Koreans. They are masters at raising the tension level to realize their
objectives. The negotiating table is simply one more venue for this type
of brinkmanship. For example, in late 1995 the North's Ambassador Ho Jong
threatened to have Pyongyang restart its nuclear weapons program if KEDO
did not make certain concessions. Despite the risk of triggering a new
nuclear crisis on the Korean peninsula, KEDO hung tough. Ho eventually
dropped his demands.

Constant vigilance is warranted in dealing with North Korea. The United
States should not be surprised when Pyongyang engages in provocative
actions, such as the September 1996 submarine incursion, the August 1998
Taepo Dong 1 ballistic missile launch, and the June 1999 confrontation
between the North and South Korean navies over the Northern Limit Line. It
is entirely possible that they may threaten to test launch another
ballistic missile later this year.

It is therefore essential that anyone negotiating with the North not be
afraid to walk away from the table. The United States should never be, or
seem to be, more eager than the North to reach a deal. Offering the North
inducements for simply showing up, or holding meetings solely for the sake
of holding meetings, diminishes U.S. credibility in Pyongyang and elsewhere
around the world.

At the same time, the United States should never be less eager than North
Korea to craft a more stable and secure Korean Peninsula. Hard-headed
engagement, which is strongly supported by South Korea and Japan, can
work. And by keeping faith with our allies, the United States will also be
in a much stronger position should North Korea decide to remain a rogue
state.

Finally, it is useful to talk with Pyongyang if only to make absolutely
clear to them the consequences their actions will bring. In other words,
the U.S. has a strong interest in preventing North Korea from ever thinking
that its provocative behavior would go unanswered.

Myth #2: The Agreed Framework nuclear deal can be attacked
without harming U.S. national security interests

Despite all the criticisms of the Clinton Administration's handling of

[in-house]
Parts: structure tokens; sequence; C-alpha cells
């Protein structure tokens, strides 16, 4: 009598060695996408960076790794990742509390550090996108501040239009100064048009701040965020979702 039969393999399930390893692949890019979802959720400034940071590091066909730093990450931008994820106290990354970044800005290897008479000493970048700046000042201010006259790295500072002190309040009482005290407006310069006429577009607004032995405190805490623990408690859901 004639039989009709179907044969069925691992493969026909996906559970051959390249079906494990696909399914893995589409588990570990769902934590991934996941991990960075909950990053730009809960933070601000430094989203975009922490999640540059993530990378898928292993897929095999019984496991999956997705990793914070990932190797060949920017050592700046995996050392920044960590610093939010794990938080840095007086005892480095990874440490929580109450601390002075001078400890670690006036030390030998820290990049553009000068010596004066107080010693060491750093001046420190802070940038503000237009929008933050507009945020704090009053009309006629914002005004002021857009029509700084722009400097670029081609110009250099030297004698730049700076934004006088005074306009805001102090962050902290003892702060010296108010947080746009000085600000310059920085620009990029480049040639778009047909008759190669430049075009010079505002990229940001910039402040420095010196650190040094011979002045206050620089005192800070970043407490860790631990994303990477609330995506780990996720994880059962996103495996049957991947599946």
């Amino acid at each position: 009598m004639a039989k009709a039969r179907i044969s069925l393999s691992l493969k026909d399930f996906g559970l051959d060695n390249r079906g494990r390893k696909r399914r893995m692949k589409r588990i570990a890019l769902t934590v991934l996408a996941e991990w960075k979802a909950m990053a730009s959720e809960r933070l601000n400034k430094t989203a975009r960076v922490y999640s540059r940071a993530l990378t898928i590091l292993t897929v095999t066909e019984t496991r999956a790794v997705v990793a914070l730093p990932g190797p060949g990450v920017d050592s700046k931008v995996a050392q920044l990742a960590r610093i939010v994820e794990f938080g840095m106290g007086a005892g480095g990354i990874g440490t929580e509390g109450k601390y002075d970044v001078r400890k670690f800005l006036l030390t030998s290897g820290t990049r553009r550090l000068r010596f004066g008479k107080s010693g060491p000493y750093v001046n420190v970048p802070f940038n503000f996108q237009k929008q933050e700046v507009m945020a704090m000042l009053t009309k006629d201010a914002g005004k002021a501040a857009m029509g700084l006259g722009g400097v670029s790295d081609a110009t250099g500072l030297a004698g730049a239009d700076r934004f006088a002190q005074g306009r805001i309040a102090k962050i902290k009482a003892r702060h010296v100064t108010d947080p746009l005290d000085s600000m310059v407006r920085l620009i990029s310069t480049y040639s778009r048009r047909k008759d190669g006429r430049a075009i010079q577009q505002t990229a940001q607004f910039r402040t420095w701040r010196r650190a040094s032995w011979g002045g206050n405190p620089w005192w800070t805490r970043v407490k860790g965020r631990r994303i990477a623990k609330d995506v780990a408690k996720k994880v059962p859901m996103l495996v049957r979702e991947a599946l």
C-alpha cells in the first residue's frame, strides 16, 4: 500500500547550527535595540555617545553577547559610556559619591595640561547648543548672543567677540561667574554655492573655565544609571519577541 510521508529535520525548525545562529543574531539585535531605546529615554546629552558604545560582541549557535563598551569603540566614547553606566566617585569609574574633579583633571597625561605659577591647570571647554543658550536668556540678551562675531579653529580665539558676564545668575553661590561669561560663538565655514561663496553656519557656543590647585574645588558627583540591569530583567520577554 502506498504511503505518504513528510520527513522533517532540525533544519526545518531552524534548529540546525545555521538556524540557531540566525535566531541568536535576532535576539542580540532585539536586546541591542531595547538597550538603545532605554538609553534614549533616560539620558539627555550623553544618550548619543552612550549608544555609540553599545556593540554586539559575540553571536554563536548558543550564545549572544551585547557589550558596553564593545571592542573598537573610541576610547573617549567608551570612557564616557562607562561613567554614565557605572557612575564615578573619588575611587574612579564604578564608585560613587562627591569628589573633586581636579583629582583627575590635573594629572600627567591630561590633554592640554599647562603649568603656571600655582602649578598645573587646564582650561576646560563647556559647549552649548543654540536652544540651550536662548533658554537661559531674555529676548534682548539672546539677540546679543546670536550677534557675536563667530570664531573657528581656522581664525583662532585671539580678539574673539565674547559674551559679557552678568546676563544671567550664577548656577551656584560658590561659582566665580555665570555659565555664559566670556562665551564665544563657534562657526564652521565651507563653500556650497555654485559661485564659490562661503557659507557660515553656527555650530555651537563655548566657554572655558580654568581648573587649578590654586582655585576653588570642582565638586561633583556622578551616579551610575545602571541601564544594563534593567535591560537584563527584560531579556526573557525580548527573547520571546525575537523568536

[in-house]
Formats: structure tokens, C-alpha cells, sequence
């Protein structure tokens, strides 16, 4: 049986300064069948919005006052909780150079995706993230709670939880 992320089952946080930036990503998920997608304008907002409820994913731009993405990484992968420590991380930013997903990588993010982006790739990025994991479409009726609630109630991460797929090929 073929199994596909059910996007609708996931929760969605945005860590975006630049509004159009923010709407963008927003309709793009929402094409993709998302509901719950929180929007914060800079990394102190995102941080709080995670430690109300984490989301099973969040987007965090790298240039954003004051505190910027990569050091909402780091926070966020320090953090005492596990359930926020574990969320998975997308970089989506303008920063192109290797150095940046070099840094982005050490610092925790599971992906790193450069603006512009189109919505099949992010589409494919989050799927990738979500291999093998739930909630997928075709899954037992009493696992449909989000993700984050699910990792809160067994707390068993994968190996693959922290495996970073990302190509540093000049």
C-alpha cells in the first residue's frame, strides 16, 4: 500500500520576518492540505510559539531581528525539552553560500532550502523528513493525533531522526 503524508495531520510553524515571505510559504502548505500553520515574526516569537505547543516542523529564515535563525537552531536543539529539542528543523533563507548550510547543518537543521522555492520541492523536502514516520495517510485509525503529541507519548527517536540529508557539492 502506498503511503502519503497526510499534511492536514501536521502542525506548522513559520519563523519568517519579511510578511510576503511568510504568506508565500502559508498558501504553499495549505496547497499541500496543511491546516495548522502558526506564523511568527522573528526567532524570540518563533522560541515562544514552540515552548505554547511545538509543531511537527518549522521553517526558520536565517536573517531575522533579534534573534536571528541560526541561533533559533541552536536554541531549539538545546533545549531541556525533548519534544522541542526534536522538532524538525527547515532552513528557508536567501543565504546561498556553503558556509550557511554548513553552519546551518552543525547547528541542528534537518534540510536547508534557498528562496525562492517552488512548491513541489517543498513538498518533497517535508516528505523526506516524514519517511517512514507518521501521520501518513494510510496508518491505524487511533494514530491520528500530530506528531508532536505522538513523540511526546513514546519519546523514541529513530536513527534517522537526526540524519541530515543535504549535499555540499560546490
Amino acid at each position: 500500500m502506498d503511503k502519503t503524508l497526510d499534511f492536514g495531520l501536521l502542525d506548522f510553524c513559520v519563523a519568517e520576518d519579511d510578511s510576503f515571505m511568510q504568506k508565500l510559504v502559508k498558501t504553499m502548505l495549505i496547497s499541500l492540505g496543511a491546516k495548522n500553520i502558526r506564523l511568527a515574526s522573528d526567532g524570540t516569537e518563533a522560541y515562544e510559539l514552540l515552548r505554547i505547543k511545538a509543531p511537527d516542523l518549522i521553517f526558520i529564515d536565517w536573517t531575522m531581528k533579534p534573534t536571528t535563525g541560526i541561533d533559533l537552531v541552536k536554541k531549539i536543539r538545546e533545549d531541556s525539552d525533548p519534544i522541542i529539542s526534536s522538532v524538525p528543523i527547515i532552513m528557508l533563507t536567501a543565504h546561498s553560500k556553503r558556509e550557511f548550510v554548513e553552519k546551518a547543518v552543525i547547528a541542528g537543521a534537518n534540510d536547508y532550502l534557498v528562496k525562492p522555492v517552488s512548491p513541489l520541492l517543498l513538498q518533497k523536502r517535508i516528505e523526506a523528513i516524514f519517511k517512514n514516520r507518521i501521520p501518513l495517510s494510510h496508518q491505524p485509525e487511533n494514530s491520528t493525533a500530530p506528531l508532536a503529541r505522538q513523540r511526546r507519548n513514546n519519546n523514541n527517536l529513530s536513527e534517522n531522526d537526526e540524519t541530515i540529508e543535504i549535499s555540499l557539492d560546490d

North Korea, the reality is that the next Administration, whether Democrat
or Republican, is unlikely to substantially change U.S. policy. If there
is a Republican Administration come next January, I would expect to see
important changes in policy style and policy execution, but few changes in
policy substance (with the exception of addressing the North's military
posture along the DMZ). Indeed, leading Republican foreign policy experts
advising Governor Bush have already gone on record saying that it would be
difficult for a Republican Administration to overhaul the current U.S.
approach to North Korea.

These Republican foreign policy experts recognize that (i) the Agreed
Framework and KEDO, (ii) former Secretary of Defense William J. Perry's
Report of October 12, 1999, and (iii) ROK President Kim Dae-jung's
"sunshine policy" of greater economic cooperation and reconciliation with
North Korea provide useful tools with which to deal with many of the
challenges North Korea presents. This is not to say the current U.S.
approach is ideal. Far from it. It is the least worse option. But before
dismantling the current approach, it is essential to formulate a viable
policy alternative. Suddenly reversing Washington's North Korea policy,
without such a policy alternative, would harm our relations with two key
U.S. allies - South Korea and Japan - each of which has more at stake than
the United States in promoting a stable and secure Korean peninsula.

As former U.S. Ambassador to South Korea during the Bush Administration,
Donald P. Gregg, has recently observed:

A rapid and uncoordinated American policy shift away from the Perry Report
and
the "sunshine policy" to a more confrontational posture toward North Korea
would undermine President Kim [and] confuse the Japanese꿕ne of the greatest
strengths of the "sunshine policy" is the regional support that
it enjoys from Korea's neighbors. For the U.S. to distance itself from this
support, and by so doing weaken it, would be counterproductive in the
extreme.
North Korea would be strengthened, not weakened, by such a move.

Indeed, the likely result of such behavior would be the weakening of U.S.
influence throughout all of East Asia, and perhaps beyond.